In the tongue chemoreceptors respond to different chemicals to provide taste so that we can nourish ourselves with sweet (carbohydrate), sour (acidic), bitter (alkaline/basic), salty (ions, like Na+, K+, and Ca2+), and savoury/umami (protein).

      Capsaicin in hot peppers binds to what are both chemoreceptors and thermoreceptors (TRPV1) which usually respond to heat over 43ºC so peppers taste "hot".
      (13 votes)
  • leaf green style avatar for user Kris Kalavantavanich
    How does the neurotransmitter and vesicle gets formed? Is it like some organnelle in the neuron creates and sends the neurotransmitter to a Golgi body and then forms a vesicle?
    (3 votes)
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    • blobby green style avatar for user Michael Ablan
      it varies, depending on the neurotransmitter: some are synthesized in the soma, while others are made in the cytosol of the nerve terminal (and some are made in both). take acetylcholine (ACh), a common neurotransmitter used by the PNS and CNS. ACh is biosynthesized in the terminal cytosol (as well as the soma) of many neurons. the enzyme choline acetyltransferase (ChAT) catalyzes the following reaction: acetyl-CoA + choline --> ACh + CoA. it is then transported in a vesicle (if synthesized in the soma) down the length of the axon to the terminal; if it is made in the terminal itself, it is loaded into a vesicle, which is then attached to the pre-synaptic membrane. different neurotransmitters (dopamine, serotonin, GABA…) are synthesized with different mechanisms in (perhaps) different places.
      (12 votes)
  • leaf yellow style avatar for user Preston Stover
    In , when he first mentions S.N.A.R.E. proteins, they are an acronym for "Soluble NSF Attachment protein REceptor"
    (6 votes)
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  • aqualine ultimate style avatar for user PranksALot
    Why have a synaptic cleft at all? Why don't we just have a direct passage to the next neuron, without a gap in between?
    (6 votes)
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    • female robot grace style avatar for user SwizzleStick
      There actually are certain neurons where there isn't any gap--electrical synapses connect directly because electrical signals cannot travel through a gap. Chemical synapses need the synaptic cleft so that chemicals can be secreted by one neuron and taken in by the next.
      (1 vote)
  • blobby green style avatar for user Menna Ahmed
    What triggers the sodium channel to allow sodium inside the axon-terminal?
    (5 votes)
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  • aqualine seed style avatar for user Snigdha Desiraju
    how does the message reach our dendrites
    (3 votes)
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Video transcript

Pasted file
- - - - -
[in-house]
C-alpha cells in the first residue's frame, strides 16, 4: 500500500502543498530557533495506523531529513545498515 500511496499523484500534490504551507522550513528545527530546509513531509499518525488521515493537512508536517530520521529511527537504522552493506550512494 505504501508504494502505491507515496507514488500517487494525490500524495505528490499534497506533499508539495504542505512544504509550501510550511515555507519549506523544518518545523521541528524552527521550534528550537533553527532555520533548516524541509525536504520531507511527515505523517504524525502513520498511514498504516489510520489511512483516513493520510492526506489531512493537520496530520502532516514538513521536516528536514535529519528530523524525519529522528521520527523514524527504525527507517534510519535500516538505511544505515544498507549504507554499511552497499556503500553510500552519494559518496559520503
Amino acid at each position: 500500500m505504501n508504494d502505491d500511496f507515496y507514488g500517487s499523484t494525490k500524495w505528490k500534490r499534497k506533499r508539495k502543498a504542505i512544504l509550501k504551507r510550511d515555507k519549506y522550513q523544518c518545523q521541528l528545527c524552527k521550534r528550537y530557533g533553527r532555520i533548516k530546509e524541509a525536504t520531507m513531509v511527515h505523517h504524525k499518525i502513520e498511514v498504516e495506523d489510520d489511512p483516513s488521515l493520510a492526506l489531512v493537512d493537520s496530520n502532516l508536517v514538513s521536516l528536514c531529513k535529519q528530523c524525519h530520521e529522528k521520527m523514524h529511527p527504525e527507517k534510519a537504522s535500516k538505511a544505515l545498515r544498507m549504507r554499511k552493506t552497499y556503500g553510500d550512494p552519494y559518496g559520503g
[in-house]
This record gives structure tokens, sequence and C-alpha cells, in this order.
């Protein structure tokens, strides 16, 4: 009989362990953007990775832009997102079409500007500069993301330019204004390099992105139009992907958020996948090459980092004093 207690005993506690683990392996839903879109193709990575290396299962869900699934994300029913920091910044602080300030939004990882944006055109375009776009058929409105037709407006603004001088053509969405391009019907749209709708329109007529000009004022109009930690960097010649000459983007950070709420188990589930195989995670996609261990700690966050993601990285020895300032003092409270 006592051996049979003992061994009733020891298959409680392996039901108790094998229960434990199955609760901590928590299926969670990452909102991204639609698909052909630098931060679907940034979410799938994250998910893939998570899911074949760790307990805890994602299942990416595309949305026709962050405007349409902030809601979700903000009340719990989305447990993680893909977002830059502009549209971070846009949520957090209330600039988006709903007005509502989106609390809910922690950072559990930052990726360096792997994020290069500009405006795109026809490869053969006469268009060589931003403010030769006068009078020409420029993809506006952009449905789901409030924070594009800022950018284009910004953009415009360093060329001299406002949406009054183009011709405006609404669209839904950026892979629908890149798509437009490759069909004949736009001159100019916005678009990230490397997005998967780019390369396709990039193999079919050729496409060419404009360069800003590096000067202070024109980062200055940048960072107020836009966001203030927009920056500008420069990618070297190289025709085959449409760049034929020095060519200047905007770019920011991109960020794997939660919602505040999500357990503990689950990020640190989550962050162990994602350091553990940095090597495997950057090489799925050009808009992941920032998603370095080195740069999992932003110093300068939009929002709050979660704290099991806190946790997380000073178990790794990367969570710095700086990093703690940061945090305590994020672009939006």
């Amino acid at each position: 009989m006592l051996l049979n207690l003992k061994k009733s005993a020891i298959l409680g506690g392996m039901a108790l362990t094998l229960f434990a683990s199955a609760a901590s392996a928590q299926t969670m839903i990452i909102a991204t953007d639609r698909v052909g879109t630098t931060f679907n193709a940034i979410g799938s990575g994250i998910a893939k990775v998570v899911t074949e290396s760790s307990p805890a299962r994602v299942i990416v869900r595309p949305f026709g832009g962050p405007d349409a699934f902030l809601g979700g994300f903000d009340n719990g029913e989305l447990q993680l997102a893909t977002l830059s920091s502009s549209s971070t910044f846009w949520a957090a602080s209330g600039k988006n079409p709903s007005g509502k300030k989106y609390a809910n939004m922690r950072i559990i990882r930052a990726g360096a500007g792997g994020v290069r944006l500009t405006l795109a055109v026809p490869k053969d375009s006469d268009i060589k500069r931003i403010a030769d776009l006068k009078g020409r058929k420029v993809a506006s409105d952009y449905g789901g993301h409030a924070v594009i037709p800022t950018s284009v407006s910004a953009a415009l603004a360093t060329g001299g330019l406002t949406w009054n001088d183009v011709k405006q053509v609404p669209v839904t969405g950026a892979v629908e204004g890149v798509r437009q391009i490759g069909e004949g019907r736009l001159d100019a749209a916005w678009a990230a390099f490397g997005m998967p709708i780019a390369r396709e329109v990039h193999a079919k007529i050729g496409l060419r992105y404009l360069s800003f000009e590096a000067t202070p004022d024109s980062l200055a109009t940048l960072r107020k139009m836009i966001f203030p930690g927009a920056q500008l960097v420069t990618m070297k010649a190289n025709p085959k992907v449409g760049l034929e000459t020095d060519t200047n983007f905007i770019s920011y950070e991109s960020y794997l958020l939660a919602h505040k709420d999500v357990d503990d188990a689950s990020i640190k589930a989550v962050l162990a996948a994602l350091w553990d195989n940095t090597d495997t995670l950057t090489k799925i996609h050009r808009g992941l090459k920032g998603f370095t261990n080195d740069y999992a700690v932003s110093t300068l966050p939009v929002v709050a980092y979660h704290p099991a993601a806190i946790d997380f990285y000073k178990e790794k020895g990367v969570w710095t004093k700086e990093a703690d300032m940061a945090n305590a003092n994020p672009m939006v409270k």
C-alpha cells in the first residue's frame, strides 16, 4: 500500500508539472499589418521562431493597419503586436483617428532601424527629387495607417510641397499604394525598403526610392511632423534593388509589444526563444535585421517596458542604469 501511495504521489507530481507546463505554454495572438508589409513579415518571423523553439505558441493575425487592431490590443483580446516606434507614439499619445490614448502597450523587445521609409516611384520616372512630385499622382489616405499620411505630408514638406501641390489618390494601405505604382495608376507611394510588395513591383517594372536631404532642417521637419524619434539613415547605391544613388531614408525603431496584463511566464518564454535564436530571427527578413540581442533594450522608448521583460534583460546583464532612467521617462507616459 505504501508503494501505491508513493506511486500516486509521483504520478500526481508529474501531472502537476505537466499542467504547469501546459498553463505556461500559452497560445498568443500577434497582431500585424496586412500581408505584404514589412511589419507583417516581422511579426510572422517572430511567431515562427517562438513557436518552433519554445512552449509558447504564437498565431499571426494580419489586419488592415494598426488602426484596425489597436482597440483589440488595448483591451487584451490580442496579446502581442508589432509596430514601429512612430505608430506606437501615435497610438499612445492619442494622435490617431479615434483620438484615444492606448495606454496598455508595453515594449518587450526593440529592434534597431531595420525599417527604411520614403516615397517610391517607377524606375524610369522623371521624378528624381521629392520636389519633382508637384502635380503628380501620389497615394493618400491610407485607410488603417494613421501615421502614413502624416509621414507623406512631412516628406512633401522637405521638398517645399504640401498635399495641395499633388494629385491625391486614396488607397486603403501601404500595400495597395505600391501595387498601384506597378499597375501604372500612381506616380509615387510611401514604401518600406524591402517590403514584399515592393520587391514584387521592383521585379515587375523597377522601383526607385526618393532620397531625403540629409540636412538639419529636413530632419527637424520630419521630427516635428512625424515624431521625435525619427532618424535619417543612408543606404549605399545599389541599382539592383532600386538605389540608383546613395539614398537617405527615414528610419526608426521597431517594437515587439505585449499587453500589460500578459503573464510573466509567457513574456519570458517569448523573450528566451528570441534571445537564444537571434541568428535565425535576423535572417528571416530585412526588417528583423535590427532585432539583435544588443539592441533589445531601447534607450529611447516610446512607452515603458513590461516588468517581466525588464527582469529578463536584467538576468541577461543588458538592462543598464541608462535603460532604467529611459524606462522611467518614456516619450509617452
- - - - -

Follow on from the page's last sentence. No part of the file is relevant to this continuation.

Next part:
I think we have a decent idea of how a signal is transmitted along the neuron. We saw that a couple of dendrites, maybe that one and that one and that one, might get excited or triggered. And when we say it gets triggered, we're saying that some type of channel gets opened. That's probably the trigger. That channel allows ions to be released into the cell-- or actually, there are situations where ions can be released out of the cell. It would be inhibitory, but let's take the case where ions are released into the cells in an electrotonic fashion. It changes the charge or the voltage gradient across the membrane and if the combined effects of the change in the voltage gradient is just enough at the axon hillock to meet that threshold, then the sodium channels over here will open up, sodium floods in, and then we have the situation where the voltage becomes very positive. Potassium channels open up to change things again, but by the time we went very positive, then that eletrotonically affects the next sodium pump. But then we have the situation where that will allow sodium ions to flood in and then the signal keeps getting transmitted. Now the next natural question is, what happens at the neuron to neuron junctions? We said that this dendrite gets triggered or gets excited. In most cases, it's getting triggered or excited by another neuron. It could be something else. And over here, when this axon fires, it should be exciting either another cell. It could be a muscle cell or-- in probably most cases of the human body-- it's exciting another neuron. And so how does it do that? So this is the terminal end of the axon. There could be the dendrite of another neuron right here. This is another neuron with its own axon, its own cell. This would trigger the dendrite right there. So the question is, how does that happen? How does the signal go from one neuron's axon to the next neuron's dendrite? It actually always doesn't have to go from axon to dendrite, but that's the most typical. You can actually go from axon to axon, dendrite to dendrite, axon to soma-- but let's just focus on axon to dendrite because that's the most traditional way that neurons transmit information from one to the other. So let's zoom in. Let's zoom in right here. This little box right there, let's zoom at the base, the terminal end of this axon and let's zoom in on this whole area. Then we'll also zoom in-- we're also going to get the dendrite of this next neuron-- and I'm going to rotate it. Actually, I don't even have to rotate it. So to do that, let me draw the terminal end. So let's say the terminal end looks something like this. I'm zoomed in big time. This is the terminal end of the neuron. This is inside the neuron and then the next dendrite-- let me draw it right here. So we've really zoomed in. So this is the dendrite of the next neuron. This is inside the first neuron. So we have this action potential that keeps traveling along. Eventually for maybe right over here-- I don't know if you can zoom in-- which would be over here, the action potential makes the electrical potential or the voltage potential across this membrane just positive enough to trigger this sodium channel. So actually, maybe I'm really close. This channel is this one right here. So then it allows a flood of sodium to enter the cell. And then the the whole thing happens. You have potassium that can then take it out, but by the time this comes in, this positive charge, it can trigger another channel and it could trigger another sodium channel if there's other sodium channels further down, but near the end of the axon there are actually calcium channels. I'll do that in pink. So this is a calcium channel that is traditionally closed. So this is a calcium ion channel. Calcium has a plus 2 charge. It tends to be closed, but it's also voltage gated. When the voltage gets high enough, it's very similar to a sodium voltage gated channel is that if it becomes positive enough near the gate, it will open up and when it opens up, it allows calcium ions to flood into the cell. So the calcium ions, their plus 2 charge, to flood into the cells. Now you're saying, hey Sal, why are calcium ions flooding into the cells? These have positive charge. I just thought you said that the cell is becoming positive because of all the sodium flowing in. Why would this calcium want to flow in? And the reason why it wants to flow in is because the cell also-- just like it pumps out sodium and pumps in potassium, the cell also has calcium ion pumps and the mechanism is nearly identical to what I showed you on the sodium potassium pump, but it just deals with calcium. So you literally have these proteins that are sitting across the membrane. This is a phospobilipid layer membrane. Maybe I'll draw two layers here just so you realize it's a bi-layer membrane. Let me draw it like that. That makes it look a little bit more realistic, although the whole thing is not very realistic. And this is also going to be a bilipid membrane. You get the idea, but let me just do it to make the point clear. So there are also these calcium ion pumps that are also subsets of ATPases, which they're just like the sodium potassium pumps. You give them one ATP and a calcium will bond someplace else and it'll pull apart the phosphate from the ATP and that'll be enough energy to change the confirmation of this protein and it'll push the calcium out. Essentially, what was the calcium will bond and then it'll open up so the calcium can only exit the cell. It's just like the sodium potassium pumps, but it's good to know in the resting state, you have a high concentration of calcium ions out here and it's all driven by ATP. A much higher concentration on the outside than you have on the inside and it's driven by those ion pumps. So once you have this action potential, instead of triggering another sodium gate, it starts triggering calcium gates and these calcium ions flood into the terminal end of this axon. Now, these calcium ions, they bond to other proteins. And before I go to those other proteins, we have to keep in mind what's going on near this junction right here. And I've used the word synapse already-- actually, maybe I haven't. The place where this axon is meeting with this dendrite, this is the synapse. Or you can kind of view it as the touching point or the communication point or the connection point. And this neuron right here, this is called the presynaptic neuron. Let me write that down. It's good to have a little terminology under our belt. This is the post-synaptic neuron. And the space between the two neurons, between this axon and this dendrite, this is called the synaptic cleft. It's a really small space in the terms of-- so what we're going to deal with in this video is a chemical synapse. In general, when people talk about synapses, they're talking about chemical synapses. There also are electrical synapses, but I won't go into detail on those. This is kind of the most traditional one that people talk about. So your synaptic cleft in chemical synapses is about 20 nanometers, which is really small. If you think about the average width of a cell as about 10 to 100 microns-- this micron is 10 to the minus 6. This is 20 times 10 to the minus 9 meters. So this is a very small distance and it makes sense because look how big the cells look next to this small distance. So it's a very small distance and you have-- on the presynaptic neuron near the terminal end, you have these vesicles. Remember what vesicles were. These are just membrane bound things inside of the cell. So you have these vesicles. They also have their phospobilipid layers, their little membranes. So you have these vesicles so these are just-- you can kind of view them as containers. I'll just draw one more just like that. And they can train these molecules called neurotransmitters and I'll draw the neurotransmitters in green. So they have these molecules called neurotransmitters in them. You've probably heard the word before. In fact, a lot of drugs that people use for depression or other things related to our mental state, they affect neurotransmitters. I won't go into detail there, but they contain these neurotransmitters. And when the calcium channels-- they're voltage gated-- when it becomes a little more positive, they open calcium floods in and what the calcium does is, it bonds to these proteins that have docked these vesciles. So these little vesicles, they're docked to the presynpatic membrane or to this axon terminal membrane right there. These proteins are actually called SNARE proteins. It's an acronym, but it's also a good word because they've literally snared the vesicles to this membrane. So that's what these proteins are. And when these calcium ions flood in, they bond to these proteins, they attach to these proteins, and they change the confirmation of the proteins just enough that these proteins bring these vesicles closer to the membrane and also kind of pull apart the two membranes so that the membranes merge. Let me do a zoom in of that just to make it clear what's going on. So after they've bonded-- this is kind of before the calcium comes in, bonds to those SNARE proteins, then the SNARE protein will bring the vesicle ultra-close to the presynaptic membrane. So that's the vesicle and then the presynaptic membrane will look like this and then you have your SNARE proteins. And I'm not obviously drawing it exactly how it looks in the cell, but it'll give you the idea of what's going on. Your SNARE proteins have essentially pulled the things together and have pulled them apart so that these two membranes merge. And then the main side effect-- the reason why all this is happening-- is it allows those neurotransmitters to be dumped into the synaptic cleft. So those neurotransmitters that were inside of our vesicle then get dumped into the synaptic cleft. This process right here is called exocytosis. It's exiting the cytoplasm, you could say, of the presynaptic neuron. These neurotransmitters-- and you've probably heard the specific names of many of these-- serotonin, dopamine, epinephrine-- which is also adrenaline, but that's also a hormone, but it also acts as a neurotransmitter. Norepinephrine, also both a hormone and a neurotransmitter. So these are words that you've probably heard before. But anyway, these enter into the synaptic cleft and then they bond on the surface of the membrane of the post-synaptic neuron or this dendrite. Let's say they bond here, they bond here, and they bond here. So they bond on special proteins on this membrane surface, but the main effect of that is, that will trigger ion channels. So let's say that this neuron is exciting this dendrite. So when these neurotransmitters bond on this membrane, maybe sodium channels open up. So maybe that will cause a sodium channel to open up. So instead of being voltage gated, it's neurotransmitter gated. So this will cause a sodium channel to open up and then sodium will flow in and then, just like we said before, if we go to the original one, that's like this getting excited, it'll become a little bit positive and then if it's enough positive, it'll electrotonically increase the potential at this point on the axon hillock and then we'll have another neuron-- in this case, this neuron being stimulated. So that's essentially how it happens. It actually could be inhibitory. You could imagine if this, instead of triggering a sodium ion channel, if it triggered a potassium ion channel. If it triggered a potassium ion channel, potassium ion's concentration gradient will make it want to go outside of the cell. So positive things are going to leave the cell if it's potassium. Remember, I used triangles for potassium. And so if positive things leave the cell, then if you go further down the neuron, it'll become less positive and so it'll be even harder for the action potential to start up because it'll need even more positive someplace else to make the threshold gradient. I hope I'm not confusing you when I say that. So this connection, the way I first described it, it's exciting. When this guy gets excited from an action potential, calcium floods in. It makes these vesicles dump their contents in the synaptic cleft and then that will make other sodium gates open up and then that will stimulate this neuron, but if it makes potassium gates open up, then it will inhibit it-- and that's how, frankly, these synapses work. I was about to say there's millions of synapses, but that'd be incorrect. There's trillions of synapses. The best estimate of the number of synapses in our cerebral cortex is 100 to 500 trillion synapses just in the cerebral cortex. The reason why we can have so many is that one neuron can actually form many, many, many, many synapses. I mean, you can imagine if this original drawing of a cell, you might have a synapse here, a synapse here, a synapse there. You could have hundreds or thousands of synapses even, into one neuron or going out of one neuron. This might be a synapse with one neuron, another one, another one, another one. So you'd have many, many, many, many, many connections. And so synapses are really what give us the complexity of what probably make us tick in terms of our human mind and all of that. But anyway, hopefully you found this useful.